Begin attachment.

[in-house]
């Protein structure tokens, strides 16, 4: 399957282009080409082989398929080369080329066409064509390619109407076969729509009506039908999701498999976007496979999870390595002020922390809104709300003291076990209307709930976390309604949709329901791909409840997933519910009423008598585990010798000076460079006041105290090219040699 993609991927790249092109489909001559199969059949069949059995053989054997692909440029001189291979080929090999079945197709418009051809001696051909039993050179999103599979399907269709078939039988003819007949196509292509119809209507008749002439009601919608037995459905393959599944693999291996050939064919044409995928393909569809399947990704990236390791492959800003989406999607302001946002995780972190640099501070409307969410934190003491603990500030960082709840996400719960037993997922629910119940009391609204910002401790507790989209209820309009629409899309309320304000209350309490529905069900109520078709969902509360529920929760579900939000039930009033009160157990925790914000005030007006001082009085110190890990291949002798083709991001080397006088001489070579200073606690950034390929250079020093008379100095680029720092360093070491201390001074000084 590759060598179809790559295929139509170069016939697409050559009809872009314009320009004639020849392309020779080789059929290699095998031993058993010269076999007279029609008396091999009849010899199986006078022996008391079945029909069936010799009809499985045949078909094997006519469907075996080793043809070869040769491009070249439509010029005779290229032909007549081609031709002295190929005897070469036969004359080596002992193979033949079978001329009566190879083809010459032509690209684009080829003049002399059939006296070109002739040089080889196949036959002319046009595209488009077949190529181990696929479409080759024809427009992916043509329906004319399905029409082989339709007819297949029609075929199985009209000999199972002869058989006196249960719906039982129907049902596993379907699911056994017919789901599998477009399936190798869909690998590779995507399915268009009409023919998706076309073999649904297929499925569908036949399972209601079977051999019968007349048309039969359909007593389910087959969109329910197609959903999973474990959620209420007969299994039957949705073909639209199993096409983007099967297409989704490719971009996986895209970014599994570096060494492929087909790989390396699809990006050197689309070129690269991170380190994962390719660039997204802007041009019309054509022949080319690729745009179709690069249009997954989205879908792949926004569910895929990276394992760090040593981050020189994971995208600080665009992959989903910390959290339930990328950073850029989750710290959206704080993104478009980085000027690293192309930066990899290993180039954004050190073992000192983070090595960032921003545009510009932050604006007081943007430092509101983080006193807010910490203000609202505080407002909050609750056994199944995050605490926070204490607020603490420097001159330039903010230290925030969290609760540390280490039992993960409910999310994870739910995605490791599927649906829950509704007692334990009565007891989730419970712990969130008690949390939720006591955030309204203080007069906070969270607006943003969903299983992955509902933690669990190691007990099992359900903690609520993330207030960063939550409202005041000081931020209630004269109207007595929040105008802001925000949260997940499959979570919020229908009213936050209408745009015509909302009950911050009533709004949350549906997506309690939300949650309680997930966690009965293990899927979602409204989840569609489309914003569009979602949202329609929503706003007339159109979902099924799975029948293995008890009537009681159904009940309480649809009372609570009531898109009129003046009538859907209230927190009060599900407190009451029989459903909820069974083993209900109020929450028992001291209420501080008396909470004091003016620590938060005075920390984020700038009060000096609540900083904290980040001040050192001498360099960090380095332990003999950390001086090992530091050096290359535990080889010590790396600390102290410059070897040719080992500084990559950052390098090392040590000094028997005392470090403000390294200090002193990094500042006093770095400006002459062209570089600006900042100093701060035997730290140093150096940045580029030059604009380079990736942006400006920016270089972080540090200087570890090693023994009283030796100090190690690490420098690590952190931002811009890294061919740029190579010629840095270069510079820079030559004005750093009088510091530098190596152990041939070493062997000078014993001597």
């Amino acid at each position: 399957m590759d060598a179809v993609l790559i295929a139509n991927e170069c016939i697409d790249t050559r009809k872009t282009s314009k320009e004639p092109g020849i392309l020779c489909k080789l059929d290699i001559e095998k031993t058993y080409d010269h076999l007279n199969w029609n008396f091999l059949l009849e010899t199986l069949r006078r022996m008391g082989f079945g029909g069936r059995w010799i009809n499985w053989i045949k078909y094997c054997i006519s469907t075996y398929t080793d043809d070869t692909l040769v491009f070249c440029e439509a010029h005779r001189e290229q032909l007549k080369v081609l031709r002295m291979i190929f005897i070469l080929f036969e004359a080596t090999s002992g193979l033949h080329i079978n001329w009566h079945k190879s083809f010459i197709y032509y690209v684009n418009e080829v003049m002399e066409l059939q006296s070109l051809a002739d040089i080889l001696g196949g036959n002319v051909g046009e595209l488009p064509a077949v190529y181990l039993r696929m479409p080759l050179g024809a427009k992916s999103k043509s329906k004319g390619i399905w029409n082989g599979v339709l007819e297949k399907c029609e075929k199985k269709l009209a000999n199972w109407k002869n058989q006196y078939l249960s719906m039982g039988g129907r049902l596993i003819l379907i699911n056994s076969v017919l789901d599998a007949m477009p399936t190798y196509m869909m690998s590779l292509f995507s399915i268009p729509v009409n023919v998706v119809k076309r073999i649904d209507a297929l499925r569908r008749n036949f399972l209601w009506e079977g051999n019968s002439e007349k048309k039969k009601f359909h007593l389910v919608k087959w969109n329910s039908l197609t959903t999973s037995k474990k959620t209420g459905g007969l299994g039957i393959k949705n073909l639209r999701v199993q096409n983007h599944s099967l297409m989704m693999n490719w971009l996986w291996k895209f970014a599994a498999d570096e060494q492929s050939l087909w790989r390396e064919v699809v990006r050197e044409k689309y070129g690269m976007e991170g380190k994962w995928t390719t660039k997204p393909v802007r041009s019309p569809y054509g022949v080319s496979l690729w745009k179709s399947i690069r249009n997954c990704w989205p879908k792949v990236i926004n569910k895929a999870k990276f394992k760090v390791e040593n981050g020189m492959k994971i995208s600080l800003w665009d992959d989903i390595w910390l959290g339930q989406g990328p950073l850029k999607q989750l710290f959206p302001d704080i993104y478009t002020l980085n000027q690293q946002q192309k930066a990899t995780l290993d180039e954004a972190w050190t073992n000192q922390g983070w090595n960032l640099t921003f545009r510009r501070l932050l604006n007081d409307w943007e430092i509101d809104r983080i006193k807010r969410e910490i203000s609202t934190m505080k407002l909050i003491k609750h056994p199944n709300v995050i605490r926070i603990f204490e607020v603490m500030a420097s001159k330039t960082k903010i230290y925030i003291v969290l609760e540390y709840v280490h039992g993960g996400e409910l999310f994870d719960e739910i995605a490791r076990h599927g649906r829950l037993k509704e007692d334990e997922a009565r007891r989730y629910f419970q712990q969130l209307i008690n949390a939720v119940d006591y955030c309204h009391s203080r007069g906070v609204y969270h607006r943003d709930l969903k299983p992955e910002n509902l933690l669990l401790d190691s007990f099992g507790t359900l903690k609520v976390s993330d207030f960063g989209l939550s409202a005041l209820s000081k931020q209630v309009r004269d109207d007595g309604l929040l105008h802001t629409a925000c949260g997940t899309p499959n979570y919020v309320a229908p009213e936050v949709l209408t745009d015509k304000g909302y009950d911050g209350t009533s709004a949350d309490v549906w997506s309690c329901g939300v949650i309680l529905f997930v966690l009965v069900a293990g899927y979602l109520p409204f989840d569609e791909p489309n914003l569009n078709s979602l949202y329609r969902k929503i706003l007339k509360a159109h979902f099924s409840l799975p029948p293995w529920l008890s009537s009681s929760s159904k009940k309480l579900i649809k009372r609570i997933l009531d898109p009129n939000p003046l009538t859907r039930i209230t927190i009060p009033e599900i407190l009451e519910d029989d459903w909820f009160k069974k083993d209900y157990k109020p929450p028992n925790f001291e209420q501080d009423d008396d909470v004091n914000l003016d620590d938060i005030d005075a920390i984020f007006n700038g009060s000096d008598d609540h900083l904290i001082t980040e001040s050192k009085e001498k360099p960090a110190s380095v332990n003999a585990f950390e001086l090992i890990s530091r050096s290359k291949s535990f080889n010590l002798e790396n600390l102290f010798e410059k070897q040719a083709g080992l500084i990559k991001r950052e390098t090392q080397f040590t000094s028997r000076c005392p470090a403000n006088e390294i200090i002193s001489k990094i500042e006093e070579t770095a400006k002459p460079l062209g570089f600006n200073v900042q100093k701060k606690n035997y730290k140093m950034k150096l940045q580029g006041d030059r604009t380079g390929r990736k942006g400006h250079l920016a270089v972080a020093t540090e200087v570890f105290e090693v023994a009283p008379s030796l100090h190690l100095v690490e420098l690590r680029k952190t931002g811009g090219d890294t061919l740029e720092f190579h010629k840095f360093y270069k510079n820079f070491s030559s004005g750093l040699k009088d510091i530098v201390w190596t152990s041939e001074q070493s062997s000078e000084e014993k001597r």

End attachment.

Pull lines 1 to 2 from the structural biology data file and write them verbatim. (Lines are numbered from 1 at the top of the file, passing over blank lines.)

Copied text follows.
[in-house]
């Protein structure tokens, strides 16, 4: 399957282009080409082989398929080369080329066409064509390619109407076969729509009506039908999701498999976007496979999870390595002020922390809104709300003291076990209307709930976390309604949709329901791909409840997933519910009423008598585990010798000076460079006041105290090219040699 993609991927790249092109489909001559199969059949069949059995053989054997692909440029001189291979080929090999079945197709418009051809001696051909039993050179999103599979399907269709078939039988003819007949196509292509119809209507008749002439009601919608037995459905393959599944693999291996050939064919044409995928393909569809399947990704990236390791492959800003989406999607302001946002995780972190640099501070409307969410934190003491603990500030960082709840996400719960037993997922629910119940009391609204910002401790507790989209209820309009629409899309309320304000209350309490529905069900109520078709969902509360529920929760579900939000039930009033009160157990925790914000005030007006001082009085110190890990291949002798083709991001080397006088001489070579200073606690950034390929250079020093008379100095680029720092360093070491201390001074000084 590759060598179809790559295929139509170069016939697409050559009809872009314009320009004639020849392309020779080789059929290699095998031993058993010269076999007279029609008396091999009849010899199986006078022996008391079945029909069936010799009809499985045949078909094997006519469907075996080793043809070869040769491009070249439509010029005779290229032909007549081609031709002295190929005897070469036969004359080596002992193979033949079978001329009566190879083809010459032509690209684009080829003049002399059939006296070109002739040089080889196949036959002319046009595209488009077949190529181990696929479409080759024809427009992916043509329906004319399905029409082989339709007819297949029609075929199985009209000999199972002869058989006196249960719906039982129907049902596993379907699911056994017919789901599998477009399936190798869909690998590779995507399915268009009409023919998706076309073999649904297929499925569908036949399972209601079977051999019968007349048309039969359909007593389910087959969109329910197609959903999973474990959620209420007969299994039957949705073909639209199993096409983007099967297409989704490719971009996986895209970014599994570096060494492929087909790989390396699809990006050197689309070129690269991170380190994962390719660039997204802007041009019309054509022949080319690729745009179709690069249009997954989205879908792949926004569910895929990276394992760090040593981050020189994971995208600080665009992959989903910390959290339930990328950073850029989750710290959206704080993104478009980085000027690293192309930066990899290993180039954004050190073992000192983070090595960032921003545009510009932050604006007081943007430092509101983080006193807010910490203000609202505080407002909050609750056994199944995050605490926070204490607020603490420097001159330039903010230290925030969290609760540390280490039992993960409910999310994870739910995605490791599927649906829950509704007692334990009565007891989730419970712990969130008690949390939720006591955030309204203080007069906070969270607006943003969903299983992955509902933690669990190691007990099992359900903690609520993330207030960063939550409202005041000081931020209630004269109207007595929040105008802001925000949260997940499959979570919020229908009213936050209408745009015509909302009950911050009533709004949350549906997506309690939300949650309680997930966690009965293990899927979602409204989840569609489309914003569009979602949202329609929503706003007339159109979902099924799975029948293995008890009537009681159904009940309480649809009372609570009531898109009129003046009538859907209230927190009060599900407190009451029989459903909820069974083993209900109020929450028992001291209420501080008396909470004091003016620590938060005075920390984020700038009060000096609540900083904290980040001040050192001498360099960090380095332990003999950390001086090992530091050096290359535990080889010590790396600390102290410059070897040719080992500084990559950052390098090392040590000094028997005392470090403000390294200090002193990094500042006093770095400006002459062209570089600006900042100093701060035997730290140093150096940045580029030059604009380079990736942006400006920016270089972080540090200087570890090693023994009283030796100090190690690490420098690590952190931002811009890294061919740029190579010629840095270069510079820079030559004005750093009088510091530098190596152990041939070493062997000078014993001597």